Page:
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MEA region Wealth Expected to Grow at 6 Percent Annually Over Next 5 Years According to New Oliver Wyman and Deutsche Bank Report

May 2019

Dubai – Oliver Wyman and Deutsche Bank today released their fourth annual Wealth Management report titled “Out of the pit stop – into the fast lane.” In 2018, Wealth Managers faced growing headwinds.

The report finds that global high-net worth (HNW) wealth growth slowed to 4 percent in 2018. Lower assets under management (AuM) growth, more challenging markets and continued fee compression led to declining Wealth Management business valuations. The revenue pressure felt by Wealth Managers in late 2018 highlights the continued vulnerability of operating models to market stress. The rebound in early 2019 brought short-term relief for some, but further pressure is inevitable as the end of the cycle approaches.

Mathieu Vasseux, Partner and Head of Financial Services (MEA) at Oliver Wyman, said: “To realize above average growth, serving developed markets will not be sufficient. Emerging Markets including the Middle East and Africa, are the engine for growth going forward as the industry continues to face fee margin and cost pressures in developed markets.”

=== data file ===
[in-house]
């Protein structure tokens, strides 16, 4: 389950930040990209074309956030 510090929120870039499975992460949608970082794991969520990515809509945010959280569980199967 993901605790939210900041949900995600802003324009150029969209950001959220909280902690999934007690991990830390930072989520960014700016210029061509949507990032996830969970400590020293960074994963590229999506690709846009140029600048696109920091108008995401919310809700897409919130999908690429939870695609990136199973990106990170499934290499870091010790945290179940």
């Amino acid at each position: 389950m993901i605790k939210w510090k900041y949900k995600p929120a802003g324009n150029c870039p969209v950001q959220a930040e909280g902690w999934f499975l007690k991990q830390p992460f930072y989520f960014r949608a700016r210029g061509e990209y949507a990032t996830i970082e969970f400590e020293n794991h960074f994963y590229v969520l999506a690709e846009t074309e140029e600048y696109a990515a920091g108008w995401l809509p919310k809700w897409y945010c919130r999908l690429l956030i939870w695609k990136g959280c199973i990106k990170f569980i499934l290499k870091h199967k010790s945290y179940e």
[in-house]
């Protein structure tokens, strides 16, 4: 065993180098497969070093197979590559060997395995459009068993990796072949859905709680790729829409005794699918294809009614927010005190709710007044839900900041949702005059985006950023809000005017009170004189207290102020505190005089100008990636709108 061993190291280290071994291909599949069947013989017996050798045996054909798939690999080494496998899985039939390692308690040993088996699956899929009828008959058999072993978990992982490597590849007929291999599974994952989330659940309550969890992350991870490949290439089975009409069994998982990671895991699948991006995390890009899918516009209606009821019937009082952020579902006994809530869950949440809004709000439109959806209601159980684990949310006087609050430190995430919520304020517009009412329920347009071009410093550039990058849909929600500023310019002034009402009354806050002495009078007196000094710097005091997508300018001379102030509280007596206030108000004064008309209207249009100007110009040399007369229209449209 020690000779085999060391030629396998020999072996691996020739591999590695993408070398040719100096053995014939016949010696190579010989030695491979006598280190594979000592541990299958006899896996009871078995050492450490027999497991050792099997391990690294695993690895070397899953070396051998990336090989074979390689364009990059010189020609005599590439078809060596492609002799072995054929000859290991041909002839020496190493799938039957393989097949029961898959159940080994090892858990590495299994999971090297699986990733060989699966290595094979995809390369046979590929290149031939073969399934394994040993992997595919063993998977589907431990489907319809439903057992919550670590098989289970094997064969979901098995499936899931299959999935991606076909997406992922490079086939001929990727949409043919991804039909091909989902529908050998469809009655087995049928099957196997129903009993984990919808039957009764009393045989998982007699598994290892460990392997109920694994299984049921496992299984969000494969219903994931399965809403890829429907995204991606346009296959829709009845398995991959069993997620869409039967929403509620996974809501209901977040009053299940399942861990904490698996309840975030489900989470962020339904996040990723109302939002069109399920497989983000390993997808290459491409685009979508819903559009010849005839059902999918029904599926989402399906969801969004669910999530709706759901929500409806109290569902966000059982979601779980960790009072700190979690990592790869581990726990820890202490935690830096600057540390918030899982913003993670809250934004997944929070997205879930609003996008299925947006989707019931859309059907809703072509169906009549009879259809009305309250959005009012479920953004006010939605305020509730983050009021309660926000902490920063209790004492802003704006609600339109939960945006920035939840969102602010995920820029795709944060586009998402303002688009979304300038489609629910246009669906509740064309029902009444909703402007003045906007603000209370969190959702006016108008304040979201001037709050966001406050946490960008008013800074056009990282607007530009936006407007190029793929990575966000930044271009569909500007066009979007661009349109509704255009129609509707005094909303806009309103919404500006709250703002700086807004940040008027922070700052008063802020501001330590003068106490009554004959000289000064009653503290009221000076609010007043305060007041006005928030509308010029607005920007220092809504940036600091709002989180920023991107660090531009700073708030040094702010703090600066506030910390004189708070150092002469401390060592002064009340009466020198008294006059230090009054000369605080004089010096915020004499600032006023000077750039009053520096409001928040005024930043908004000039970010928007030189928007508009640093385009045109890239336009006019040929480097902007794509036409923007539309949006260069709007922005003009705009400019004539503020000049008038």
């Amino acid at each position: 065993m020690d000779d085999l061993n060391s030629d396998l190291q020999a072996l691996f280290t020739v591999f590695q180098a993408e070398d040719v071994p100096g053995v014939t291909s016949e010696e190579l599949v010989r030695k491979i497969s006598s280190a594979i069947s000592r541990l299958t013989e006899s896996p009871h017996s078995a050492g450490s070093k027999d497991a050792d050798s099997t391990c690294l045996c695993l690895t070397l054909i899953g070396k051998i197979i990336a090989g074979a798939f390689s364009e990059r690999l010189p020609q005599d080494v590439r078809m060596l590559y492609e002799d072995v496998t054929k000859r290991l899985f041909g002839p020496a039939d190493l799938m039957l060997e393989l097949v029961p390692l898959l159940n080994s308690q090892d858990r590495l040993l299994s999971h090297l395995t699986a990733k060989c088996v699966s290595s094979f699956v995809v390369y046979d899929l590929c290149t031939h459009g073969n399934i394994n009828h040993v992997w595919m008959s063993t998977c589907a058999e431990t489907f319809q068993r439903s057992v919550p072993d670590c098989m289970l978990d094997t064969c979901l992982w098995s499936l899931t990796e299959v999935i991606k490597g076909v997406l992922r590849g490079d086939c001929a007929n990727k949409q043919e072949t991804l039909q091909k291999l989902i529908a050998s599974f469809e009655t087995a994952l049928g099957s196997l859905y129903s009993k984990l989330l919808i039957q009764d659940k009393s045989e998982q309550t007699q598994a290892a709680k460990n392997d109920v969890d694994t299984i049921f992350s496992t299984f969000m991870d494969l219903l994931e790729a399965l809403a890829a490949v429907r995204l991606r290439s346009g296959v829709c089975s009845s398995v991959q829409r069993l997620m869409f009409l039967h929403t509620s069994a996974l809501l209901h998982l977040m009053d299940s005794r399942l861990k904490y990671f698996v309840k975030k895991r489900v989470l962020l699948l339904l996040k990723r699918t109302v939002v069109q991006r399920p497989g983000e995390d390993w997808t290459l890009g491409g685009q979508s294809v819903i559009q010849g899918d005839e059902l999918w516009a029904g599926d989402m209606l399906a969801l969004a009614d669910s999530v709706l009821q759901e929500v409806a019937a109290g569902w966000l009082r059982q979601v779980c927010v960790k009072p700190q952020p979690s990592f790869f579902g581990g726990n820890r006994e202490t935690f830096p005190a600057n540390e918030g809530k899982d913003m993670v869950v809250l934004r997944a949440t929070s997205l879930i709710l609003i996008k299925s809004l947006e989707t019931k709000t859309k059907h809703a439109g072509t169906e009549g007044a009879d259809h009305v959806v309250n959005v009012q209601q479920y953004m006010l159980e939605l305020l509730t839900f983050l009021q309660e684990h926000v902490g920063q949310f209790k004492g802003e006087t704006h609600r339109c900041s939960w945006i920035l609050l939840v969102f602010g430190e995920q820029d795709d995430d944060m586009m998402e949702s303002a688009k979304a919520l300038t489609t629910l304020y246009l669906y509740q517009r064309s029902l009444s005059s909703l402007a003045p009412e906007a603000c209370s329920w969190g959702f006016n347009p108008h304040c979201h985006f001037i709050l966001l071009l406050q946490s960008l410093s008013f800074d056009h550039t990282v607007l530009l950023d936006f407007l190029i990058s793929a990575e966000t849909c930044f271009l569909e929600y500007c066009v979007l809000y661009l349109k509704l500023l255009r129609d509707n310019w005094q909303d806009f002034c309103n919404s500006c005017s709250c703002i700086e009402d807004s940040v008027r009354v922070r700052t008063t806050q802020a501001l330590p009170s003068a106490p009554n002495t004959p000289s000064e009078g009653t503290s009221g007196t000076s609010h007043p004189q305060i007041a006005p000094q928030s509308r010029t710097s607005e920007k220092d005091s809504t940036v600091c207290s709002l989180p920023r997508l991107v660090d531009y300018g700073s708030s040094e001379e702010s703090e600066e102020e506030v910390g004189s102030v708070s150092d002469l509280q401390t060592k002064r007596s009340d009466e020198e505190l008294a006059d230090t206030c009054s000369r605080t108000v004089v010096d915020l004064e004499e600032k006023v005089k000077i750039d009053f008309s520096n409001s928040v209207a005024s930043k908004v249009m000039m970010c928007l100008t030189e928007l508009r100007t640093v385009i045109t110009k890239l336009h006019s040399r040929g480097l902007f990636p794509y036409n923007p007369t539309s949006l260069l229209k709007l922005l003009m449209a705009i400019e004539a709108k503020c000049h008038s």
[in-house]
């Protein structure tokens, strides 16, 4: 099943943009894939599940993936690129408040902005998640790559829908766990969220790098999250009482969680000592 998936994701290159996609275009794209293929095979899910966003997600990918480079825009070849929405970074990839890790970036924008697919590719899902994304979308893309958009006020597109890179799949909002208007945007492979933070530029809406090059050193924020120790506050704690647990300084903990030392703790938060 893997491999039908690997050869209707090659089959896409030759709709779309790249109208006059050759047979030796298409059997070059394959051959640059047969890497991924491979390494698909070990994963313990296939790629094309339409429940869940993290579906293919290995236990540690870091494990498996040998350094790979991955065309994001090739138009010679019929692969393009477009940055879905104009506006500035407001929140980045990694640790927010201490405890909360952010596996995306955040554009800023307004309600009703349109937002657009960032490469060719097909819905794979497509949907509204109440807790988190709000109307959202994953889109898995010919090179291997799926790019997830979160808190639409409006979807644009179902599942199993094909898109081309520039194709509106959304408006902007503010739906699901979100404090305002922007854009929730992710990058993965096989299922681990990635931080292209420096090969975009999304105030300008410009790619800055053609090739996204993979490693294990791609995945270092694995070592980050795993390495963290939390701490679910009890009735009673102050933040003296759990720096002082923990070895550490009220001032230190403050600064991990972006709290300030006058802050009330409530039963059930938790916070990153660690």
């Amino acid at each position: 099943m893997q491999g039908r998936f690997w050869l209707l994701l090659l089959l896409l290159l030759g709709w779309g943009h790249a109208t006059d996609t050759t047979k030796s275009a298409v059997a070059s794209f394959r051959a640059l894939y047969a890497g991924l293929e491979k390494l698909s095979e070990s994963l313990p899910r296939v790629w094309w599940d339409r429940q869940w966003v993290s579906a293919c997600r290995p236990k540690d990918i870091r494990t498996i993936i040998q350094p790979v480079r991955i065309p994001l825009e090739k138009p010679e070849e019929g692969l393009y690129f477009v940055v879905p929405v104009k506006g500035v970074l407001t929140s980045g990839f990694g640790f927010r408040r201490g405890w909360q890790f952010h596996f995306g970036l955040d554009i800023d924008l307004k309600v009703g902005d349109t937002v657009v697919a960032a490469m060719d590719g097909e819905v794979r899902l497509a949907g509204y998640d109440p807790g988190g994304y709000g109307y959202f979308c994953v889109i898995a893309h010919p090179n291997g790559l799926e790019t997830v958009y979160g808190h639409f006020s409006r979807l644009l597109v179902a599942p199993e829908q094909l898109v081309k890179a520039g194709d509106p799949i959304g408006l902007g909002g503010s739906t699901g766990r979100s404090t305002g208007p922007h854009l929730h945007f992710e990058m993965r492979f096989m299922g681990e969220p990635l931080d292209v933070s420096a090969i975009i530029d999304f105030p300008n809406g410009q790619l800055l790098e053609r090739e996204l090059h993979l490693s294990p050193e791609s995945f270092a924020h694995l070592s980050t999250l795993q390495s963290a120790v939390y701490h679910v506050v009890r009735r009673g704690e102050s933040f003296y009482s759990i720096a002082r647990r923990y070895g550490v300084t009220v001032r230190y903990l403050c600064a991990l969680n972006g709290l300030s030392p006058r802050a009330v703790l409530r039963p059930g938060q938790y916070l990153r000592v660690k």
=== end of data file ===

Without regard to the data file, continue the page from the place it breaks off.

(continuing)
The report highlights the following priorities for the C-suite:

  • – More than half of HNW wealth growth will originate in Emerging Markets vs one third of stock today. Wealth Managers need to rethink their positioning in these markets especially Asia-Pacific and Latin America.  
  • — The Q1 2019 market rebound has given Wealth Managers a last chance to improve efficiency of their operating model and adjust their cost base before an eventual downturn.
  • Embedding different service levels and greater automation in the investment engine is still a largely underutilized lever. Wealth Managers need to align their offering with client needs in an industrialized, mass personalized offering.
  • remain stubbornly high and should be tackled by lowering group services consumption. Wealth Managers need to focus on understanding and steering cost allocations as well as establishing a culture of cost ownership to get into the driver’s seat for allocated costs.

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